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Hairdresser Lists Four Things She Can’t Stand Clients Doing In Brutally Honest Rant

A hairdresser has gone viral after listing the four things she can't stand clients doing.
Credit: @emilyrosepytel/TikTok

A hairdresser has gone viral after listing the four things she can’t stand clients doing.

Emily Pytel has stirred up the world of hairstyling after sharing a brutally honest video on TikTok.

In her post, the cosmetologist goes through the customer ‘icks’ that can be frustrating for hairdressers during appointments.

Pytel’s honest revelations have ignited a heated debate on salon etiquette and the often misunderstood dynamics between stylists and their clients.

Emily Pytel
A hairdresser has shared the four ‘icks’ hairstylists have when it comes to clients. Credit: @emilyrosepytel/TikTok

Reacting to Pytel’s video, one TikToker comments: “Not going to lie, this gave me more anxieties and insecurities around going to a salon, I am always worried they are judging me.”

A second person comments: “This is why I color my own hair. I don’t want to get judged for doing something wrong lol.”

So, let’s find out why Pytel’s video has ignited such comments by taking a look at the four ‘icks’:

1. Dirty hair

Pytel’s first and perhaps most contentious point addresses clients arriving with unwashed hair.

In the viral video, the hairdresser firmly states: “When a client comes to me with super dirty hair, just no.”

Elaborating, she adds: “We don’t want to touch your dirty hair but it’s also not good for your color, it doesn’t take as well.”

This revelation has surprised many viewers, as conflicting advice has circulated for years about the ideal state of hair for coloring appointments.

The confusion is evident in the comments, with one viewer expressing: “I was always told to get your hair colored with dirty hair.”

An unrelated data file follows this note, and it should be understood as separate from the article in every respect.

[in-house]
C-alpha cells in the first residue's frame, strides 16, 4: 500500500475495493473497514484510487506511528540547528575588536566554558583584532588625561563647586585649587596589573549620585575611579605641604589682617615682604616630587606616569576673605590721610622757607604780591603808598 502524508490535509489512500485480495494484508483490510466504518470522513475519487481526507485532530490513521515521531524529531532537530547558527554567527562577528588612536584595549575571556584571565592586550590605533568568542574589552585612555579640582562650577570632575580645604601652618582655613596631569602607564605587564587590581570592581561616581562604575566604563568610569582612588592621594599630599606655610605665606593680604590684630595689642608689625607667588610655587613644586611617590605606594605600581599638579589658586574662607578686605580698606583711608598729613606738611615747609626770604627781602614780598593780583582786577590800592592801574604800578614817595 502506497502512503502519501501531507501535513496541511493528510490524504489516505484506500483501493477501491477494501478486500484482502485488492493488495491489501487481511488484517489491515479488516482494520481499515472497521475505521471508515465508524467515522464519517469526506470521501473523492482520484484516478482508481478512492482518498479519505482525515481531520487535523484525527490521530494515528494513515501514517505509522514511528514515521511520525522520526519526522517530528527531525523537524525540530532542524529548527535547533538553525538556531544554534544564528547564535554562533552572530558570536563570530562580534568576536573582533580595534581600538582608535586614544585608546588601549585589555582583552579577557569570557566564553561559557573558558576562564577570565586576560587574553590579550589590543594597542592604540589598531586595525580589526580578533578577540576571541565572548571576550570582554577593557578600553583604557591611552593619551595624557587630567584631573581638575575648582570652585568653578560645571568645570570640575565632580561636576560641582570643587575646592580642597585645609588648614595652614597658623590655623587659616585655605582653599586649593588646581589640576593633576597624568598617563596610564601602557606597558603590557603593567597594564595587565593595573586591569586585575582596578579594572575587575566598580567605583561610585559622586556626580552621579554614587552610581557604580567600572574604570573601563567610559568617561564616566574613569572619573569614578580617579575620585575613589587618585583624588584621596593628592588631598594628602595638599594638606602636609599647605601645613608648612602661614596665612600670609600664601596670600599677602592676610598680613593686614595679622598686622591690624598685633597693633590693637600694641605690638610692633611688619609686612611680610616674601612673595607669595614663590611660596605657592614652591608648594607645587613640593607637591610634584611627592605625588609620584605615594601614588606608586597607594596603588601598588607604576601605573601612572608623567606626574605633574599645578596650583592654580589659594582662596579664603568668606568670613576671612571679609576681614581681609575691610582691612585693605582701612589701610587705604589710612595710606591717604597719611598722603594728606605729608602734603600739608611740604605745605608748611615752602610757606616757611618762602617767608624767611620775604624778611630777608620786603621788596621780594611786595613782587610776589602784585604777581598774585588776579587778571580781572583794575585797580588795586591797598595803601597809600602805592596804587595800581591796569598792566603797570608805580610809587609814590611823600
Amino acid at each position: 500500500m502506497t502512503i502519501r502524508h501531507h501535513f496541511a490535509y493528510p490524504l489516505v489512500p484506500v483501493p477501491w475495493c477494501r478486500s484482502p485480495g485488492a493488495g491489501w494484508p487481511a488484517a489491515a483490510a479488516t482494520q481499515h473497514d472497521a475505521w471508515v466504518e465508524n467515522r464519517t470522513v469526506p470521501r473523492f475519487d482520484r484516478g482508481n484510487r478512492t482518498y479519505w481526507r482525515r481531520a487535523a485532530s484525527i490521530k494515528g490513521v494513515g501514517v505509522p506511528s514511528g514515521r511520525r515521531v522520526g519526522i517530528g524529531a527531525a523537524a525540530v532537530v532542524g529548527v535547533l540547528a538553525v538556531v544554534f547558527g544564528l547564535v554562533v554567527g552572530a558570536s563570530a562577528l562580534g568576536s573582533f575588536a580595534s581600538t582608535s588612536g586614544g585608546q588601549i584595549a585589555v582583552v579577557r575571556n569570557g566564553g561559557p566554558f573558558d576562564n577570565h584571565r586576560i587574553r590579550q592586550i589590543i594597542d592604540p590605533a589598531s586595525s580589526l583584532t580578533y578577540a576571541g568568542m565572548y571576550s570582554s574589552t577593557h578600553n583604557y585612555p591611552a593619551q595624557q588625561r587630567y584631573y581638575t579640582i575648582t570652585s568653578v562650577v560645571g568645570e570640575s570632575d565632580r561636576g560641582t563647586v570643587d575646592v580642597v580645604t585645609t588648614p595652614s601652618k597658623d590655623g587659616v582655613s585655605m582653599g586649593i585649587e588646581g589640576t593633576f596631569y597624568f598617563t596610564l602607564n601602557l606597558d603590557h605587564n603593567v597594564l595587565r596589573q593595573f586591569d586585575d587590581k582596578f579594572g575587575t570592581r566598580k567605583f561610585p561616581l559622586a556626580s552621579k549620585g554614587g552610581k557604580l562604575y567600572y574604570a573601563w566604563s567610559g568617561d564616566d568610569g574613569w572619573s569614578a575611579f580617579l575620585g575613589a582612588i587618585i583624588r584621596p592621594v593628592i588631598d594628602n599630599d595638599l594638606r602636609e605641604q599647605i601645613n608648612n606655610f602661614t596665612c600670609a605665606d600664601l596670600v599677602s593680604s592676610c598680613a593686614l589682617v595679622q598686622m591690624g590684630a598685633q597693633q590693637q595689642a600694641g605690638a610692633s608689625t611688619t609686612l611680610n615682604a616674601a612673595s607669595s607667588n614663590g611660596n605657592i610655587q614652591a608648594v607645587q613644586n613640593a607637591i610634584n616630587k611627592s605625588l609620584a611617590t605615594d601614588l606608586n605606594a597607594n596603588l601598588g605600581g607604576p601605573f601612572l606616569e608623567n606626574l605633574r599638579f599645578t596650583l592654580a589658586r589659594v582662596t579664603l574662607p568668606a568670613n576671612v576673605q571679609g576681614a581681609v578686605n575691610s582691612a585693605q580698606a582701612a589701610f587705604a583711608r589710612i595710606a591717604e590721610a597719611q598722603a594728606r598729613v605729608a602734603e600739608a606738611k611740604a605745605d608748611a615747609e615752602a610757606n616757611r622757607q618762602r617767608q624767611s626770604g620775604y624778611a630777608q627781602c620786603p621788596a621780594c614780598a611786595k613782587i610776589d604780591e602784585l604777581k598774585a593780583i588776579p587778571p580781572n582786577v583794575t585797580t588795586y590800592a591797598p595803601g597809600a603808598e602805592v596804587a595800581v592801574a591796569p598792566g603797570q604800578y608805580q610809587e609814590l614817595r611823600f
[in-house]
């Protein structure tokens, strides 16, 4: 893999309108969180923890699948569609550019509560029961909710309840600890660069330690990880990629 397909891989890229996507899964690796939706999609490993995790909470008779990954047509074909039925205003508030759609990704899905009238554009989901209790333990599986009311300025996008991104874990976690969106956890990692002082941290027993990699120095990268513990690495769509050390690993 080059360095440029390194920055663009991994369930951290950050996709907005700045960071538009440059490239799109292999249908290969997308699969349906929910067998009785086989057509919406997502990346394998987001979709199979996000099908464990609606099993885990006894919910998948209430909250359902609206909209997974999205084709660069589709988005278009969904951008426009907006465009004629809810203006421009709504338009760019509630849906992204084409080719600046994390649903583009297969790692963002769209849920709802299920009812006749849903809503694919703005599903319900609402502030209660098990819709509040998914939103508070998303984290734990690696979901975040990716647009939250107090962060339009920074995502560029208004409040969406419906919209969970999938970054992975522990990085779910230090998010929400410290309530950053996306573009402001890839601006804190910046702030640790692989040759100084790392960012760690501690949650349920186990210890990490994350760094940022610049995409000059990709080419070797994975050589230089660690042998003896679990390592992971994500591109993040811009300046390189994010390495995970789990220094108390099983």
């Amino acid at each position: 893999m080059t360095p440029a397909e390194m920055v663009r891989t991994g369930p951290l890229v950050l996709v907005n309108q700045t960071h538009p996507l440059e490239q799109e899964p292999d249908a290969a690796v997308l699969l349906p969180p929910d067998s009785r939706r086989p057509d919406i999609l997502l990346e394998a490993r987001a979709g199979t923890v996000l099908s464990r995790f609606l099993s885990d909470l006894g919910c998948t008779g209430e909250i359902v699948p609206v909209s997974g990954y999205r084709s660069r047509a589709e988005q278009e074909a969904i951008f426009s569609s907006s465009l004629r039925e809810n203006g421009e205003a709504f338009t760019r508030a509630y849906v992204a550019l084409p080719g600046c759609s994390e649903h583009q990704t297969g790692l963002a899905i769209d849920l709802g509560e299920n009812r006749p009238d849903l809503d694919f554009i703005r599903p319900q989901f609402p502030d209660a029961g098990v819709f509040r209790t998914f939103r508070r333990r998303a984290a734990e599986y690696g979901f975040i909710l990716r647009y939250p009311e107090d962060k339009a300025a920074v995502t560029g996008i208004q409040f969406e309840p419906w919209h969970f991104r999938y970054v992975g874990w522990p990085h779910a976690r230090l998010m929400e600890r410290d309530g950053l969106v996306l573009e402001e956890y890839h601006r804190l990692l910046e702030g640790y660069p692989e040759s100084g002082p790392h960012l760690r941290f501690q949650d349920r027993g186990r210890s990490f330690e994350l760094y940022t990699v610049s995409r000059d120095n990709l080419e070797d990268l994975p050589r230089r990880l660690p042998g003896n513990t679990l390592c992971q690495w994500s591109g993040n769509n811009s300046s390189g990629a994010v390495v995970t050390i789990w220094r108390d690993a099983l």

However, some commenters are siding with Pytel, as another person shares: “Once my hair was filthy and I asked my stylist last time and she said day old hair is only for styling, otherwise come with it clean.”

2. Eye contact

Pytel’s second ‘ick’ addresses a common yet often overlooked faux pas during hair washing.

“Don’t do that, it is awkward for everybody – just close your eyes,” she advises, referring to clients who make eye contact as their hair is shampooed.

Emily Pytel
The hairdresser’s ‘icks’ have sparked a debate on TikTok. Credit: @emilyrosepytel/TikTok

3. Rudeness

The third point on Pytel’s list touches on punctuality and consideration.

The hairstylist explains: “When you show up late but you have a coffee in your hand and don’t have one for us. We love coffee too and we need the caffeine to do your hair.”

This comment in particular has sparked a debate among viewers, with some pushing back against this expectation: “I am not bringing coffee for someone I don’t know.”

In agreement, another adds: “Get your own coffee, but I get it is annoying when people are late.”

4. Turning your head

Pytel’s final ‘ick’ addresses a habit many clients might not realize is problematic.

She says: “When you are in our chair and we turn our chair and the head looks back at the mirror, please don’t do that because there is a reason we are turning your chair.”

This particular insight offers clients a glimpse into the nature of hairstyling and the importance of trusting the process.

@dailyblastlive Emily Pytel (@emilyrosepytel), a hairstylist from Chicago, came on DBL Thursday to explain the ‘icks’ she shared when it comes to customers. Earlier this week we shared her ‘TikTok video that went viral over the four things ­­she can’t stand when it comes to clients. One of those ‘icks’ was when clients show up with dirty hair. Heres why she said this. #hairstyle #hairstylist #tiktok #annoying #annoyed #annoyance #hairdresser #dirtyhair #chicago ♬ original sound – DBL

Are you guilty of any of these ‘icks’?

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Written by Annie Walton Doyle

Annie Walton Doyle is a content editor at IGV who specialises in trending, lifestyle and entertainment news. She graduated from Goldsmiths, University of London, with a degree in English Literature. Annie has previously worked with organisations such as The Huffington Post, The Guardian, The Telegraph, Harvard University, the Pulitzer Prize and 22 Words.